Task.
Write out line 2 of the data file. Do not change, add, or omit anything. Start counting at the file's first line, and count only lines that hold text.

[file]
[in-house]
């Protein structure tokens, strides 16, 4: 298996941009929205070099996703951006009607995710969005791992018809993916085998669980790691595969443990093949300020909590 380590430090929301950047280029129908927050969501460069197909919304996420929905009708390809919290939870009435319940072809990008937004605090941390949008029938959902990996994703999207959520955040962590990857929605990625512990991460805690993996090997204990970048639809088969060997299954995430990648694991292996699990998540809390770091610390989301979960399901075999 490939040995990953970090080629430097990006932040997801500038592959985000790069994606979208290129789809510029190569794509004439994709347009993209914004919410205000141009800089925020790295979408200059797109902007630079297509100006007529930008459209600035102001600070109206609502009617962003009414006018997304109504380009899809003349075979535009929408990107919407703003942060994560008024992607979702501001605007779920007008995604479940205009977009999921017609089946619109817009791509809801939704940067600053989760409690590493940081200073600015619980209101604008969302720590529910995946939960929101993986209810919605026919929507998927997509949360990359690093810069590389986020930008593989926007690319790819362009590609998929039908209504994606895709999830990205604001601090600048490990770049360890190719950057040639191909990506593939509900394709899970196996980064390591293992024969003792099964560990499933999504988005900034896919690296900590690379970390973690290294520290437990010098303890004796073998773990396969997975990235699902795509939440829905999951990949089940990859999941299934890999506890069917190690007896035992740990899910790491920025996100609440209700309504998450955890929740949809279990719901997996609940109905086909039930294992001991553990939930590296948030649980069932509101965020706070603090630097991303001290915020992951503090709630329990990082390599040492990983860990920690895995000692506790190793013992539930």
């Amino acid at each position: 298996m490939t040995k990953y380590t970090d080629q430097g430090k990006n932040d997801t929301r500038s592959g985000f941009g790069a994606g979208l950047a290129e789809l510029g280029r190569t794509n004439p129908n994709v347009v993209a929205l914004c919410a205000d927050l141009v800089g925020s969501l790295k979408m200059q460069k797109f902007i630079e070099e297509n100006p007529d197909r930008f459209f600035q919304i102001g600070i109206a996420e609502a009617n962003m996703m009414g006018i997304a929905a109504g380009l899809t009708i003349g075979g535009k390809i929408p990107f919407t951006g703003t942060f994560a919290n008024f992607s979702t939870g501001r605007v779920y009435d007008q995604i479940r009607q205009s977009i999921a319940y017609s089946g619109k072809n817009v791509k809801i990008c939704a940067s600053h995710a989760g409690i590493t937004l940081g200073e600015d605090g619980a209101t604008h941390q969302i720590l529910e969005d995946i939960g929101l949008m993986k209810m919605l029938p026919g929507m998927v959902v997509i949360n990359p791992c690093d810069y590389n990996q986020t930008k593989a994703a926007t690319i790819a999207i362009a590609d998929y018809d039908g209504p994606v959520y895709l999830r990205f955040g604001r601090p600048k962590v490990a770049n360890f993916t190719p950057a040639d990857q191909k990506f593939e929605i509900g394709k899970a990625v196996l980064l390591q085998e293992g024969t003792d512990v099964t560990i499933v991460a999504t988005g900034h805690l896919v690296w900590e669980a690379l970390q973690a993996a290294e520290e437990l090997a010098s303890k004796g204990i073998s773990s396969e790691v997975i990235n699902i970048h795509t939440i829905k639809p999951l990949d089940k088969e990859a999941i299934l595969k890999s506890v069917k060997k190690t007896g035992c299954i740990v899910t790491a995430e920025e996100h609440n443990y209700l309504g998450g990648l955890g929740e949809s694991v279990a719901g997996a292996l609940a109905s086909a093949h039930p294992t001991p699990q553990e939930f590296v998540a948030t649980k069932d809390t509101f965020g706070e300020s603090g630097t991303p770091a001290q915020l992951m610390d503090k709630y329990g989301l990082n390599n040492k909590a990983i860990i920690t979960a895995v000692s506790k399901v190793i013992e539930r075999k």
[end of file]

């Protein structure tokens, strides 16, 4: 298996941009929205070099996703951006009607995710969005791992018809993916085998669980790691595969443990093949300020909590 380590430090929301950047280029129908927050969501460069197909919304996420929905009708390809919290939870009435319940072809990008937004605090941390949008029938959902990996994703999207959520955040962590990857929605990625512990991460805690993996090997204990970048639809088969060997299954995430990648694991292996699990998540809390770091610390989301979960399901075999 490939040995990953970090080629430097990006932040997801500038592959985000790069994606979208290129789809510029190569794509004439994709347009993209914004919410205000141009800089925020790295979408200059797109902007630079297509100006007529930008459209600035102001600070109206609502009617962003009414006018997304109504380009899809003349075979535009929408990107919407703003942060994560008024992607979702501001605007779920007008995604479940205009977009999921017609089946619109817009791509809801939704940067600053989760409690590493940081200073600015619980209101604008969302720590529910995946939960929101993986209810919605026919929507998927997509949360990359690093810069590389986020930008593989926007690319790819362009590609998929039908209504994606895709999830990205604001601090600048490990770049360890190719950057040639191909990506593939509900394709899970196996980064390591293992024969003792099964560990499933999504988005900034896919690296900590690379970390973690290294520290437990010098303890004796073998773990396969997975990235699902795509939440829905999951990949089940990859999941299934890999506890069917190690007896035992740990899910790491920025996100609440209700309504998450955890929740949809279990719901997996609940109905086909039930294992001991553990939930590296948030649980069932509101965020706070603090630097991303001290915020992951503090709630329990990082390599040492990983860990920690895995000692506790190793013992539930």